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Judge: Officer is entitled to qualified immunity

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A federal judge ruled in favor of a defendant police officer in a suit alleging he conducted a warrantless and unreasonable search of a home to find a gun mentioned in a 911 call.

In Robert Butler v. Indianapolis Metropolitan Police Dept., et al., No. 1:07-CV-1103, U.S. District Chief Judge David Hamilton in the Southern District of Indiana, Indianapolis Division, found Tuesday that Deputy Glenn Schmidt was entitled to qualified immunity on Robert Butler's claim the officer violated his Fourth Amendment rights by entering his home.

Schmidt, then a deputy with the Marion County Sheriff's Department, which merged with the Indianapolis Police Department to form IMPD, responded to a 911 call to Butler's home that shots had been fired. Butler's girlfriend, McKenna Decker, called police to report Butler shot at her car while at his house.

Butler told Schmidt he shot his gun near Decker's car, but the gun was now inside. Schmidt went inside the home and got the gun. Butler entered a plea agreement, but for unknown reasons, the plea wasn't entered and the prosecutor eventually dismissed all of the charges.

Butler claimed the police department and officers who arrived on the scene deprived him of his constitutional rights. Chief Judge Hamilton agreed with Schmidt that he is entitled to qualified immunity on Butler's search and seizure claim. Schmidt argued that even if he had violated Butler's right by entering his home without a warrant, a reasonable law enforcement officer wouldn't have understood that this act would have violated his constitutional rights under the circumstances.

The U.S. Supreme Court has ruled that police may enter a home without a warrant to render emergency assistance to an injured occupant or to protect an occupant from imminent injury.

"On the merits, there is certainly room to argue here about whether the danger posed by the loaded gun in the unoccupied home posed a threat of imminent injury," wrote the chief judge. "In the quiet calm of a courtroom years later, it might be easy to say that it did not."

But Schmidt faced an ambiguous and potentially explosive situation and acted swiftly and with minimal intrusion to control the greatest source of danger, Chief Judge Hamilton continued.

The District Court also found Schmidt had probable cause to arrest Butler for criminal recklessness. Summary judgment was also entered in favor of IMPD and the two other officers who responded because the facts are insufficient to support under any of Butler's theories that his constitutional rights were violated.

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  1. First comment on this thread is a fitting final comment on this thread, as that the MCBA never answered Duncan's fine question, and now even Eric Holder agrees that the MCBA was in material error as to the facts: "I don't get it" from Duncan December 1, 2014 5:10 PM "The Grand Jury met for 25 days and heard 70 hours of testimony according to this article and they made a decision that no crime occurred. On what basis does the MCBA conclude that their decision was "unjust"? What special knowledge or evidence does the MCBA have that the Grand Jury hearing this matter was unaware of? The system that we as lawyers are sworn to uphold made a decision that there was insufficient proof that officer committed a crime. How can any of us say we know better what was right than the jury that actually heard all of the the evidence in this case."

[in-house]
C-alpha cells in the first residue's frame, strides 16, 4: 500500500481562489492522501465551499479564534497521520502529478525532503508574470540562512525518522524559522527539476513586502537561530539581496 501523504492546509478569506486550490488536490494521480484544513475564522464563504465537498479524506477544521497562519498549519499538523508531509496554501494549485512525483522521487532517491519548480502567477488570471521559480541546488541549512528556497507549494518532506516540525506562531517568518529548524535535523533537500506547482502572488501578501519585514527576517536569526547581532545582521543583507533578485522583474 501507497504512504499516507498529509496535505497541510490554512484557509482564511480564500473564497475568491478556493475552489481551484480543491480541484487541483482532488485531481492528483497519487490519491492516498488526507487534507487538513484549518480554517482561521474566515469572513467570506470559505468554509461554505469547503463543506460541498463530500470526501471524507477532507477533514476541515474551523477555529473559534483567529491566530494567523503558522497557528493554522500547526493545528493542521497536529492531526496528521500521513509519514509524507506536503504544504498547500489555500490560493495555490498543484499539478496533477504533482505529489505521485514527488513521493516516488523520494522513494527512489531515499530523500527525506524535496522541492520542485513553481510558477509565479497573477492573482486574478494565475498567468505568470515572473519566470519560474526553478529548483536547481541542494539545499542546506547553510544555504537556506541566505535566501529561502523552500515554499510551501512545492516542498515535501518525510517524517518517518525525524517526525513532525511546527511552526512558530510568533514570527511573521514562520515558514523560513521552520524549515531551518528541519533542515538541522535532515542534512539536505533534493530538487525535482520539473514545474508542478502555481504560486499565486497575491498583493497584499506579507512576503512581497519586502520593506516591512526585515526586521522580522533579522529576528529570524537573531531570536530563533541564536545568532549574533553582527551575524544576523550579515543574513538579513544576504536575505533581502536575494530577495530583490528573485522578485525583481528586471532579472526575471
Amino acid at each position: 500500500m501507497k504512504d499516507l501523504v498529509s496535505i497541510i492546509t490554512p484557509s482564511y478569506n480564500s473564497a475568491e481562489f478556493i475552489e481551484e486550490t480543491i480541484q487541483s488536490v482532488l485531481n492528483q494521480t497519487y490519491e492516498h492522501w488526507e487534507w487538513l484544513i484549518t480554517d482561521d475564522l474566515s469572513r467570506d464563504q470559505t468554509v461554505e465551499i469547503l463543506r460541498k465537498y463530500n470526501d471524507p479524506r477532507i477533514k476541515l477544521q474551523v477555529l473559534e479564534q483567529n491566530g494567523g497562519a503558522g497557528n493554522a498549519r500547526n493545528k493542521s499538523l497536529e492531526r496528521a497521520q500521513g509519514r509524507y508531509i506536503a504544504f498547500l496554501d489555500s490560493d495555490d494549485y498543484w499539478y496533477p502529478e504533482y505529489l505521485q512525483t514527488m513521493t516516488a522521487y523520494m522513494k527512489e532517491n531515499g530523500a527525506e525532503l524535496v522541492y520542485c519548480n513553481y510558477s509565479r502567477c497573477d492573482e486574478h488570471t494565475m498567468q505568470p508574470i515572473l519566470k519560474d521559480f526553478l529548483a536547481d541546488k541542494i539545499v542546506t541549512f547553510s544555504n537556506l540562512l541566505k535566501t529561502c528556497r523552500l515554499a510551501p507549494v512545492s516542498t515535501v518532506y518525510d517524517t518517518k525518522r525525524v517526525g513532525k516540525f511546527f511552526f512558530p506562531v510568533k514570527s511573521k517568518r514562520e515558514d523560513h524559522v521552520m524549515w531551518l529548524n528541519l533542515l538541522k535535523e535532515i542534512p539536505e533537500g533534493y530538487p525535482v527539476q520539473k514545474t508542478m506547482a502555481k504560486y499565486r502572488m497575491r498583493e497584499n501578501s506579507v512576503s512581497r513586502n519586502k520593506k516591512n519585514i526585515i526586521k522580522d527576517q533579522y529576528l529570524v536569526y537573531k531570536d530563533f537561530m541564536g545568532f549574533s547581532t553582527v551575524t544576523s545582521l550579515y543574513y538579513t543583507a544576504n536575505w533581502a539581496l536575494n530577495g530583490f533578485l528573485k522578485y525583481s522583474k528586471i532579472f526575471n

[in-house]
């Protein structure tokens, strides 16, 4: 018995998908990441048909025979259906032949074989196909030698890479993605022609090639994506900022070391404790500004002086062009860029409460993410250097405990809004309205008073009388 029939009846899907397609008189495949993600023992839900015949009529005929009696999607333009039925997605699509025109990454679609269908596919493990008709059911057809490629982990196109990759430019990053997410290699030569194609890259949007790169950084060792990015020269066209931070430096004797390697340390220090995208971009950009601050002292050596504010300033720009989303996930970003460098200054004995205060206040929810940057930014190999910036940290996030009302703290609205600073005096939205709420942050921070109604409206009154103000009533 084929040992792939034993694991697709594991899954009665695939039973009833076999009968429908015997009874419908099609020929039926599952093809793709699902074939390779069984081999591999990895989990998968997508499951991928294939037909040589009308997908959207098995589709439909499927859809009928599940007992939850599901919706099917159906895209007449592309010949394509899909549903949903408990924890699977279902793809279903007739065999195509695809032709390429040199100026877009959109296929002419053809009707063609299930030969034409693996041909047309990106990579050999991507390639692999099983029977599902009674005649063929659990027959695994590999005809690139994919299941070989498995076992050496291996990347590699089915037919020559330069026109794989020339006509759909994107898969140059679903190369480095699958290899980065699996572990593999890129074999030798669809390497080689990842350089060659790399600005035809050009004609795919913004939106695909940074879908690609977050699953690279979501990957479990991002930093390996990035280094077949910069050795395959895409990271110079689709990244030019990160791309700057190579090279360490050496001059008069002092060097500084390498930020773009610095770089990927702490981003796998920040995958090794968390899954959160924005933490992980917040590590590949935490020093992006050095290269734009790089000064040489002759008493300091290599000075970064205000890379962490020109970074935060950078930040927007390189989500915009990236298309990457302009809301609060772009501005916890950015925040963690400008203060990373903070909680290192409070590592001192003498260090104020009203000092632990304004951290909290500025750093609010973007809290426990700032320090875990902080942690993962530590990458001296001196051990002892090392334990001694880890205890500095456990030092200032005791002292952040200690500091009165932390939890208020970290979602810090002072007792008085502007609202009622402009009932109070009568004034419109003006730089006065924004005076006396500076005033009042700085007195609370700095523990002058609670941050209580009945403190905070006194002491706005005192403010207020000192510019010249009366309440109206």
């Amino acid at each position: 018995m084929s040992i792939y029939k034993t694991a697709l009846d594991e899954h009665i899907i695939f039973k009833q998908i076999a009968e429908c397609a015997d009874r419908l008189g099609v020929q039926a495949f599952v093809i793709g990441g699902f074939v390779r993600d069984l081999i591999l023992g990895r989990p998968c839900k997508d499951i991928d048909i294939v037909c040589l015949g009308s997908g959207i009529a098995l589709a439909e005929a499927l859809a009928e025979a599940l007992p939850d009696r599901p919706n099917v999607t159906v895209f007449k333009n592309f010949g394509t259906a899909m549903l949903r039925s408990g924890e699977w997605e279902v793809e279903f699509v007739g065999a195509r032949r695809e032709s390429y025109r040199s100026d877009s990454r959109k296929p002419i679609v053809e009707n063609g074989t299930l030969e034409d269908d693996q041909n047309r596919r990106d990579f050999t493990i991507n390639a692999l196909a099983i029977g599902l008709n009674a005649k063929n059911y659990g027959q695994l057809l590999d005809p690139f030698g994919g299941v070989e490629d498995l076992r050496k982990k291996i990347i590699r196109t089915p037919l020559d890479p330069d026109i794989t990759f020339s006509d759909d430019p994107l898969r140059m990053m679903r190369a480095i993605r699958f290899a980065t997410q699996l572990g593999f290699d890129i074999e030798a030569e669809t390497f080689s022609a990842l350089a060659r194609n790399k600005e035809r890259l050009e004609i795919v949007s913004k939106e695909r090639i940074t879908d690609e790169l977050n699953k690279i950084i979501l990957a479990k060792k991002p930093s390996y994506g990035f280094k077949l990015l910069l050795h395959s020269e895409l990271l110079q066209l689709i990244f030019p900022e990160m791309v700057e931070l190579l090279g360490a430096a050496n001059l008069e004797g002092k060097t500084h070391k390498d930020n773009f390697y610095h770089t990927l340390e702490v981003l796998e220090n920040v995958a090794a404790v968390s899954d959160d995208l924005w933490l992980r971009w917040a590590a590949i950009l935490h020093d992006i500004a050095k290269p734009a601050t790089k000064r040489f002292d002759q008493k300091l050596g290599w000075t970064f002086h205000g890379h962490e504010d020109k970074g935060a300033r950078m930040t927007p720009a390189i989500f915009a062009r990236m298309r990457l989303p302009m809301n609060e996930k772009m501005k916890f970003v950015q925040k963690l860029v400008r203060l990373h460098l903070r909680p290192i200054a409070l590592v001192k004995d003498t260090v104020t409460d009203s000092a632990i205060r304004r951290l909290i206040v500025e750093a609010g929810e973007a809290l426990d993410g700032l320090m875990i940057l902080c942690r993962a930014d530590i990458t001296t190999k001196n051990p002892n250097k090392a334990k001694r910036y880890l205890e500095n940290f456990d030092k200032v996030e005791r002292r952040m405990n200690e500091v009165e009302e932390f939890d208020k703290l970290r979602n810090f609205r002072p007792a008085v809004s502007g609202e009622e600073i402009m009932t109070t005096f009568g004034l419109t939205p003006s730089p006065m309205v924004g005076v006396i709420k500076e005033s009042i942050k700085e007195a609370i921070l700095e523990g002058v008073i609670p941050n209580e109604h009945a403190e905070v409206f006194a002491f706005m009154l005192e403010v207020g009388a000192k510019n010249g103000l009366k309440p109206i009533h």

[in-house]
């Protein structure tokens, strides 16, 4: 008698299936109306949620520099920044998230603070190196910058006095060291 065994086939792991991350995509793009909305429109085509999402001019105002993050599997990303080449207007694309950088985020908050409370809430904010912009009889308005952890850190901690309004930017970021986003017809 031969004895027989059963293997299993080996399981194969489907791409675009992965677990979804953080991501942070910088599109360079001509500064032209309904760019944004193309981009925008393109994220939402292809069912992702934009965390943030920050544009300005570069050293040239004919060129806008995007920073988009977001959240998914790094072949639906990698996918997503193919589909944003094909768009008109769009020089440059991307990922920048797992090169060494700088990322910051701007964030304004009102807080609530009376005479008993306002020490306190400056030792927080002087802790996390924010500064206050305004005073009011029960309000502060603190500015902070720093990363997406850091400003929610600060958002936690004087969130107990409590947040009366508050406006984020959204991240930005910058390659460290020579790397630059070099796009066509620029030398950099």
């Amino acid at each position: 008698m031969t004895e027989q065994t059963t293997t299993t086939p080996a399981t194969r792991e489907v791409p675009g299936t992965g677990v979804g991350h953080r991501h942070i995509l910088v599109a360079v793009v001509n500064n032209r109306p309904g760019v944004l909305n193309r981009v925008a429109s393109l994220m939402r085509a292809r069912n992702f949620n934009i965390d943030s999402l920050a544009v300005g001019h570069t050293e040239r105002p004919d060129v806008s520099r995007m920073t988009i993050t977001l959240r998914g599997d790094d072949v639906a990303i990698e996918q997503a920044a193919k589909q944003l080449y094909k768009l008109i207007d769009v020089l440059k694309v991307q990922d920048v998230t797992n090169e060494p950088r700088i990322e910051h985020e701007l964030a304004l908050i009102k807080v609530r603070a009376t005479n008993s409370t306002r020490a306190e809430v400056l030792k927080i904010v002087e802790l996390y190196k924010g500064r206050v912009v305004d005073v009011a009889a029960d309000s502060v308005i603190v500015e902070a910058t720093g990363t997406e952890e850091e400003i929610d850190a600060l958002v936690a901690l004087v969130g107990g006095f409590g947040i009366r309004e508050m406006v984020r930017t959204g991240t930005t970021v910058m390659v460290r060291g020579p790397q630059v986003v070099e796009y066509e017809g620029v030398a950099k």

2. wow is this a bunch of bs! i know the facts!

  3. MCBA .... time for a new release about your entire membership (or is it just the alter ego) being "saddened and disappointed" in the failure to lynch a police officer protecting himself in the line of duty. But this time against Eric Holder and the Federal Bureau of Investigation: "WASHINGTON — Justice Department lawyers will recommend that no civil rights charges be brought against the police officer who fatally shot an unarmed teenager in Ferguson, Mo., after an F.B.I. investigation found no evidence to support charges, law enforcement officials said Wednesday." http://www.nytimes.com/2015/01/22/us/justice-department-ferguson-civil-rights-darren-wilson.html?ref=us&_r=0

  4. Dr wail asfour lives 3 hours from the hospital,where if he gets an emergency at least he needs three hours,while even if he is on call he should be in a location where it gives him max 10 minutes to be beside the patient,they get paid double on their on call days ,where look how they handle it,so if the death of the patient occurs on weekend and these doctors still repeat same pattern such issue should be raised,they should be closer to the patient.on other hand if all the death occured on the absence of the Dr and the nurses handle it,the nurses should get trained how to function appearntly they not that good,if the Dr lives 3 hours far from the hospital on his call days he should sleep in the hospital

  5. It's a capital offense...one for you Latin scholars..

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